Ryan Brierley is hoping to fulfil his dream of playing in a World Cup with Scotland later this year.
If selected, the 28-year-old will play in his first World Cup this autumn after missing the tournament in 2017 due to injury.
Scotland have been drawn in a group with Australia, Fiji and Italy for the 2021 World Cup which is hosted in England – and Brierley is eager to make sure he is in Nathan Graham’s squad.
He told Love Rugby League: “I think first and foremost is that I’ve got to play well for Leigh to get into the Scotland squad. I think it is probably the pinnacle of your career to play in a World Cup.
“Unfortunately, I missed out on the 2017 World Cup through injury while I was at Toronto. I remember being at the airport and I got the phone call that I wasn’t allowed to travel to Australia which was a big dream of mine. This World Cup couldn’t come quick enough for me, it is something I want to tick off and I don’t think there is a prouder moment than leading your country out in a World Cup.
“It is certainly spine tingling when you start thinking of the events we’ve got like playing against the likes of Australia. You don’t get those opportunities very often and representing my family and my country is something I’m very proud to do.
“I’m under now illusion how tough the competition is going to be to get in the squad but I’m just going to focus on what I can control and that’s playing well for Leigh and if I am in the squad at the end of the year then it means I have done something good for Leigh in the last 12 months and thats my sole focus at the moment.”
Representing his family heritage
The Leigh full-back was born and raised in England but qualifies to play for Scotland via the family heritage rule.
Brierley has won seven caps for the Bravehearts to date and is incredibly passionate about representing Scotland and his family.
He said: “When you get selected as one of the best players in your country, I don’t think that can be looked past.
“If you get selected to represent your country, it is a massive honour but it is also testament to how hard you’ve worked in your career because when I was 19, 20, 21 – I didn’t get selected for international duty.
“I think when you are playing for your country – it doesn’t matter how many fans are in the stadium, who you are playing against, it is just a sense of pride and your performance just goes to the next level when you are playing international and that just comes with the jersey you’ve got on.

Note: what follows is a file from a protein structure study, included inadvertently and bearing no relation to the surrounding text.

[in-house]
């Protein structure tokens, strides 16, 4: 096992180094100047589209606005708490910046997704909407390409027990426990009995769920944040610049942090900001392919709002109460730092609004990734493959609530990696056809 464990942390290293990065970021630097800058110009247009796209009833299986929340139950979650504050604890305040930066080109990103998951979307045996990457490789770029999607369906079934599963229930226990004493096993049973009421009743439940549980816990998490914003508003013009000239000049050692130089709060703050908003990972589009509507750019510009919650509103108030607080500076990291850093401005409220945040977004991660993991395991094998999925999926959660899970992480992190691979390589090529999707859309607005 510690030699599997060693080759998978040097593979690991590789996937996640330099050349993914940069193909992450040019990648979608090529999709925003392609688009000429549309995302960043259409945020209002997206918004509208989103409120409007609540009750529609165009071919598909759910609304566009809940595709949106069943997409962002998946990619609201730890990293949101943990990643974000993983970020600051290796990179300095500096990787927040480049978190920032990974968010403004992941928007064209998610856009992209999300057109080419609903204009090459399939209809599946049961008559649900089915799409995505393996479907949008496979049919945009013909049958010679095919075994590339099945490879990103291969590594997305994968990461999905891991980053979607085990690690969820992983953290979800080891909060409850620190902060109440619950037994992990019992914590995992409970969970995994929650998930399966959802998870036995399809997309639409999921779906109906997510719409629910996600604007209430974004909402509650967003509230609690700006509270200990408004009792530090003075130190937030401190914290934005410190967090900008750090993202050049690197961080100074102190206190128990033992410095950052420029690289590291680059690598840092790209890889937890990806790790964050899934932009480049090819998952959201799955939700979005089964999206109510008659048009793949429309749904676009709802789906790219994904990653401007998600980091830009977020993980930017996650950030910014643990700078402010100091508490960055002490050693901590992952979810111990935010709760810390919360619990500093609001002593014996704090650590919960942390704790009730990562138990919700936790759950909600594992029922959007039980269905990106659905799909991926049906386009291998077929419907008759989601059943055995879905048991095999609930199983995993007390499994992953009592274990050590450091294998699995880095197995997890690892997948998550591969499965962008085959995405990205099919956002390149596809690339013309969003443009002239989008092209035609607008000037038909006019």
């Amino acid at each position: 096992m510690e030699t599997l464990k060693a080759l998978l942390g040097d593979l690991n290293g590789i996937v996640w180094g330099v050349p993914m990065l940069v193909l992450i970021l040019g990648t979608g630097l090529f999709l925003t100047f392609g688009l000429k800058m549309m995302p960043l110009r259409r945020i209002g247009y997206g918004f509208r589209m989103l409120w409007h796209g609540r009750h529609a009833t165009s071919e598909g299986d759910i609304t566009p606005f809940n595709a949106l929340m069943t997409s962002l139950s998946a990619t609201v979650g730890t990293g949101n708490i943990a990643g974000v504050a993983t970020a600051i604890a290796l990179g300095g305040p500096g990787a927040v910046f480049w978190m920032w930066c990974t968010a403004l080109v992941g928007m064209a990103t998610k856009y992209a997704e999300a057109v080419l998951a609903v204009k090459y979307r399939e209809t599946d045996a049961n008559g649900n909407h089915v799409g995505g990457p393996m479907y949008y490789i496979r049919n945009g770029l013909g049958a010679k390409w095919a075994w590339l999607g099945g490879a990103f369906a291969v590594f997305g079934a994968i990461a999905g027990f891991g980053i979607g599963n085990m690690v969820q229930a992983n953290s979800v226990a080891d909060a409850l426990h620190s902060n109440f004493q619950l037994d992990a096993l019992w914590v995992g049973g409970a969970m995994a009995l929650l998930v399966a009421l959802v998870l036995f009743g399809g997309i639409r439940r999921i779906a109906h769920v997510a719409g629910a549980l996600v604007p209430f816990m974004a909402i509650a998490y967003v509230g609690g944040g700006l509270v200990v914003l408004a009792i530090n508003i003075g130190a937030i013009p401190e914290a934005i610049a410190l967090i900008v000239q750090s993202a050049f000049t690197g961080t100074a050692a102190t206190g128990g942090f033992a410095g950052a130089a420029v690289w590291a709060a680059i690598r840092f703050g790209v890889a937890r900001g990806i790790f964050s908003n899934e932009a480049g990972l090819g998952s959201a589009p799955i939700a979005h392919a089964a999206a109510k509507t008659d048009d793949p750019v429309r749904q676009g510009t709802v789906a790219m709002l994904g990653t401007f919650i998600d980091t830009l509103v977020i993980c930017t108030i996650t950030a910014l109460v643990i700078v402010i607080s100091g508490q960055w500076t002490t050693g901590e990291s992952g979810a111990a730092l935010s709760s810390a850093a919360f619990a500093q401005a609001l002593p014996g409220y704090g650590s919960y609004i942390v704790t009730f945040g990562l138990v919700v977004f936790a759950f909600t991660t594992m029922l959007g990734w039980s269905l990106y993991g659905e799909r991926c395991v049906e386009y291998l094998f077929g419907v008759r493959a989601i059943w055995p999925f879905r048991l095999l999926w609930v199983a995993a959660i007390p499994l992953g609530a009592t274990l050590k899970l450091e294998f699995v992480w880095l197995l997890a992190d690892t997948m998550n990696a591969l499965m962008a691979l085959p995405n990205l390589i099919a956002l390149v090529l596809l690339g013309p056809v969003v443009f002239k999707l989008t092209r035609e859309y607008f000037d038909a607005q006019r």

“I just love being part of the Scotland camps in general. People are there to represent their country and their families. It is a real honour to be part of the squads and hopefully I can keep representing them.
“To be vice-captain of the country is one of the proudest moments I’ve experienced and I’ll never forget how that feels.”
Brierley made his international debut for Scotland in the 2016 Four Nations, scoring a try in a defeat against Australia.
He revealed a fanboy moment after that game – a chat with opposite number and Player of the Tournament Cooper Cronk in the changing rooms, who Brierley had looked up to for years prior to that test match.
Brierley recalled: “When I played in the Four Nations a few years ago, we played Australia and I was in the changing rooms with Cooper Cronk after the game. I was sat there having a drink with him thinking ‘this isn’t real’ – I had idolised him for many years.
“He was just a normal guy who chatted with me and asked me about myself. I’ve always said that I’m a rugby league fan first, player second.
“I do get those fanboy moments like last year I did a bit of coaching with Danny McGuire. I’ll always be grateful for those moments and it kind of keeps me grounded and humble. I do appreciate good players and good role models so if I can achieve half of what they’ve achieved in their careers, then I’ll certainly retire a happy man.”
The interview was wrapped up by Brierley saying: “Everything I do is for my family, my little girl and hopefully I can keep making them proud.”